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Are there too many videos on the web?

Even if we wanted to crawl through the raw feed of uploaded videos… we couldn’t. Seriously–I just did some quick math and proved it. It’s mathematically impossible for all YouTube videos to get a fair shot. Most of you probably don’t need proof, but let’s just run the numbers real quick just for fun.

YouTube says there are 35 hours of video uploaded every minute. So…

35 (hours) X 60 (minutes per hour) = 2100 minutes of video uploaded every minute

The average length of a YouTube video is 2 minutes 46 seconds. We’ll call that 2.75 minutes for our mathematical purposes. So…

2100 (minutes) divided by 2.75 (average minutes per video) = 763 videos uploaded every minute (give or take)

Now… how many people would it take to keep up with a stream like that? Basic logic says that if you wanted to track all video production Chicago uploaded to make sure no one ever missed a great video… then you’d need 2100 employees working round the clock… it takes one employee one minute to watch one minute of video, right?

Even if you only pay $5/hour, which would be pushing it anywhere in the U.S. these days, that’s $10,500 an hour:

2100 (employees) x 5.00 (dollars) = 10,500.00

That’s just one hour. Generally as an employer, you have to pay employees for all the hours they work… and since there’s no “business hours” at YouTube and video can be uploaded any time, day or night… we actually have to pay these video production Chicago hounds for round the clock work. Oh, and don’t forget YouTube doesn’t take holidays off either. So…

$10,500.00 (dollars per hour) x 24 (hours in a day) = $252,000 (dollars spent on payroll in one day)


$252,000 (daily payroll) x 365 (days in a year) = $91,980,000 (annual payroll costs)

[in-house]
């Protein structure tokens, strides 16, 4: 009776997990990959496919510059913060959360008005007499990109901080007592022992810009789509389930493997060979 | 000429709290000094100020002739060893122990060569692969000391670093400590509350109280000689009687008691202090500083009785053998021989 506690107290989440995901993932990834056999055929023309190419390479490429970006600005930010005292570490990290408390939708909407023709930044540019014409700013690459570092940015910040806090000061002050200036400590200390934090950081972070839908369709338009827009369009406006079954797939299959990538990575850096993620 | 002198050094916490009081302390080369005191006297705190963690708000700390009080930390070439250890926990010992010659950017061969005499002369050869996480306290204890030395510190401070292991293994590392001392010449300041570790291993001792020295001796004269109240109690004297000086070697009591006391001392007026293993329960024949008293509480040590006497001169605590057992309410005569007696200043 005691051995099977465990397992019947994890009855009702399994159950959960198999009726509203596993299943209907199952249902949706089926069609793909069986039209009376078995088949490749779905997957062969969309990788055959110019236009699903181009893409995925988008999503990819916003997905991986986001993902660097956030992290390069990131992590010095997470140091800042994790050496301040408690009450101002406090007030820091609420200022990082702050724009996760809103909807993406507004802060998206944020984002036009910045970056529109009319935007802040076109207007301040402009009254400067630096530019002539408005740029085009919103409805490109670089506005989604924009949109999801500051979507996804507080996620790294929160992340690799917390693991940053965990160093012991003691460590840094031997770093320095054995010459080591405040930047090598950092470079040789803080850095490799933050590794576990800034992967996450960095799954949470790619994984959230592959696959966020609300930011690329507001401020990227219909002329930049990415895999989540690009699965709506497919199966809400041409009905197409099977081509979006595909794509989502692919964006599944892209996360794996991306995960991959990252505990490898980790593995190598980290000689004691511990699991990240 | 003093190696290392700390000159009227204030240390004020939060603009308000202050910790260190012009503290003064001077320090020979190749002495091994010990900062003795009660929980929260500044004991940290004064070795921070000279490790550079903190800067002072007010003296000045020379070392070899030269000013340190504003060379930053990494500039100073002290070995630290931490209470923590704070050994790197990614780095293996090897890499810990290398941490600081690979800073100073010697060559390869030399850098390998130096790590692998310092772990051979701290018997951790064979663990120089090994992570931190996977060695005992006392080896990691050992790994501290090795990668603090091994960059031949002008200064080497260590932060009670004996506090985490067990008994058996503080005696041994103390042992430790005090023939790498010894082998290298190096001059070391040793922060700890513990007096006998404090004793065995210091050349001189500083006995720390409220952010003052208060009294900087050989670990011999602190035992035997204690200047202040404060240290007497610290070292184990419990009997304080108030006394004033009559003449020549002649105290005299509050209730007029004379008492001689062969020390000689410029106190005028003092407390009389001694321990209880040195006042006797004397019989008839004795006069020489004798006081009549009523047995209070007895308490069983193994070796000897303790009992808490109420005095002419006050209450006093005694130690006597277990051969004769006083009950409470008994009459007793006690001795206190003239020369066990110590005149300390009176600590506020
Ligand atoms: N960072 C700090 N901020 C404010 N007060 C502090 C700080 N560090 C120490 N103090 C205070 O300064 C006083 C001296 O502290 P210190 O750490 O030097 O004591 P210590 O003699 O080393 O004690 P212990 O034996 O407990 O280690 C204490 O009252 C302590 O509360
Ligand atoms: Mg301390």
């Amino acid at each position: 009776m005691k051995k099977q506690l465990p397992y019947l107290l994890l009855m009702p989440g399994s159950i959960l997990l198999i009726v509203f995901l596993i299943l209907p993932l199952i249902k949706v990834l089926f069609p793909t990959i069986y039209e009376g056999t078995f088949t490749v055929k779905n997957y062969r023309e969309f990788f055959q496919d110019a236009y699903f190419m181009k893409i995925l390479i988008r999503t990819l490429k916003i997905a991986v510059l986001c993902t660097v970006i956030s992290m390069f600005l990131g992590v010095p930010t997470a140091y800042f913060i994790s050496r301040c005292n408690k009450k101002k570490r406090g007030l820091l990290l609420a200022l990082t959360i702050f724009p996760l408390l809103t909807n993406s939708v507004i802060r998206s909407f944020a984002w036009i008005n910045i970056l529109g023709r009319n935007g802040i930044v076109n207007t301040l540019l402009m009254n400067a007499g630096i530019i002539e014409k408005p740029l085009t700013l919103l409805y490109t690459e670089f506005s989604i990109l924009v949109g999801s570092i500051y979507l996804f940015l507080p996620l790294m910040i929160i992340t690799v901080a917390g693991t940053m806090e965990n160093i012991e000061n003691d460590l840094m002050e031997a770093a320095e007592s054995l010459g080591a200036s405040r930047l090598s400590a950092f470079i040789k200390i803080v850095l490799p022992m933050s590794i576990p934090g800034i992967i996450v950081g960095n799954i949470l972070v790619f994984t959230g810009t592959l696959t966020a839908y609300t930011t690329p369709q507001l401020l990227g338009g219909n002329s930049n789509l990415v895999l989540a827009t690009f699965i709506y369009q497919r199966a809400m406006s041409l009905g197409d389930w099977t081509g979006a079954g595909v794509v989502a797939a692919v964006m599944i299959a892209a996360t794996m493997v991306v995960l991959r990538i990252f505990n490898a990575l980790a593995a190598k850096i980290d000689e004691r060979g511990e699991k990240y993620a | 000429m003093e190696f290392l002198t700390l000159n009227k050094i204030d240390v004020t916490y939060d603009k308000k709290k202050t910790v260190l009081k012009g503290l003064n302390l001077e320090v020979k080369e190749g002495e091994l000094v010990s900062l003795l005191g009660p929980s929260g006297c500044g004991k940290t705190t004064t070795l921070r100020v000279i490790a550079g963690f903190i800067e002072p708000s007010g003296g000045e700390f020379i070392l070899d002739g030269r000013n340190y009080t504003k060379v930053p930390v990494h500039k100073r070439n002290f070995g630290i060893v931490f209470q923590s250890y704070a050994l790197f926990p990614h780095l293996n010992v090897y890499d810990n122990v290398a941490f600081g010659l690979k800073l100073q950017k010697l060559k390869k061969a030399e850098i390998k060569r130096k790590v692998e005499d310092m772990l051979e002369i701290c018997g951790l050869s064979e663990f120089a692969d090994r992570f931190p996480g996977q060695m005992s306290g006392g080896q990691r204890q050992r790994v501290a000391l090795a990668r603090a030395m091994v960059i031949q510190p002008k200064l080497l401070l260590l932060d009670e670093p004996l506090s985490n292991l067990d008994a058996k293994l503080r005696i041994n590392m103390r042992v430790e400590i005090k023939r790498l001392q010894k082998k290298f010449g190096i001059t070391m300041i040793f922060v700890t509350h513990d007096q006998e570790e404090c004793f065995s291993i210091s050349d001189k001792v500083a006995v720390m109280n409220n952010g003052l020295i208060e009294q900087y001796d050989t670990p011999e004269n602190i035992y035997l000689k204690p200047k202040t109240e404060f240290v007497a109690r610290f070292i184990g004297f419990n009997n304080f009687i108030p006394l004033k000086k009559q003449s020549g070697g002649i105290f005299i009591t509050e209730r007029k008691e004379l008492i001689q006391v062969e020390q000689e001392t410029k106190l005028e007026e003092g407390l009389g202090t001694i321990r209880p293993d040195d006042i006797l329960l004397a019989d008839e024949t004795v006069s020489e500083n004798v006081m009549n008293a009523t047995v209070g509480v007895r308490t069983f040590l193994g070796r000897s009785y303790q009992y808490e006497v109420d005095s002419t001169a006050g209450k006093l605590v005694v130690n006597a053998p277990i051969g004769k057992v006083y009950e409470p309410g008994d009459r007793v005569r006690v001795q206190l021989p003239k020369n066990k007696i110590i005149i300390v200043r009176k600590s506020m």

So… clearly… nobody’s monitoring all videos. It’s impossible—mathematically, physically, and financially–and we’ve only looked at YouTube just now, which means we aren’t even counting video production Chicago from Vimeo, DailyMotion, etc. The sheer volume of videos being uploaded far outweighs our ability (and interest) to keep up with them. Which means that every day… every minute… right this second… there are great videos going unnoticed and getting buried in the flood. What a shame.

What’s worse, is that even if we had the time and inclination to view the raw upload feed of all videos, it’s impossible. YouTube won’t let you search or browse by any negative things like “lowest view count” or “least subscribed,” and there’s certainly no “raw pipeline” view or feed we can tap into. So there’s a lot of gatekeeping going on.

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    Tim McGee, Head of Sourcing at Avexis:

    “Based on our experience with Video One and having had the pleasure of working with Irwin, I would recommend both Irwin, Video One, and their services to any company looking to fulfill their photography and videography requirements.” More…

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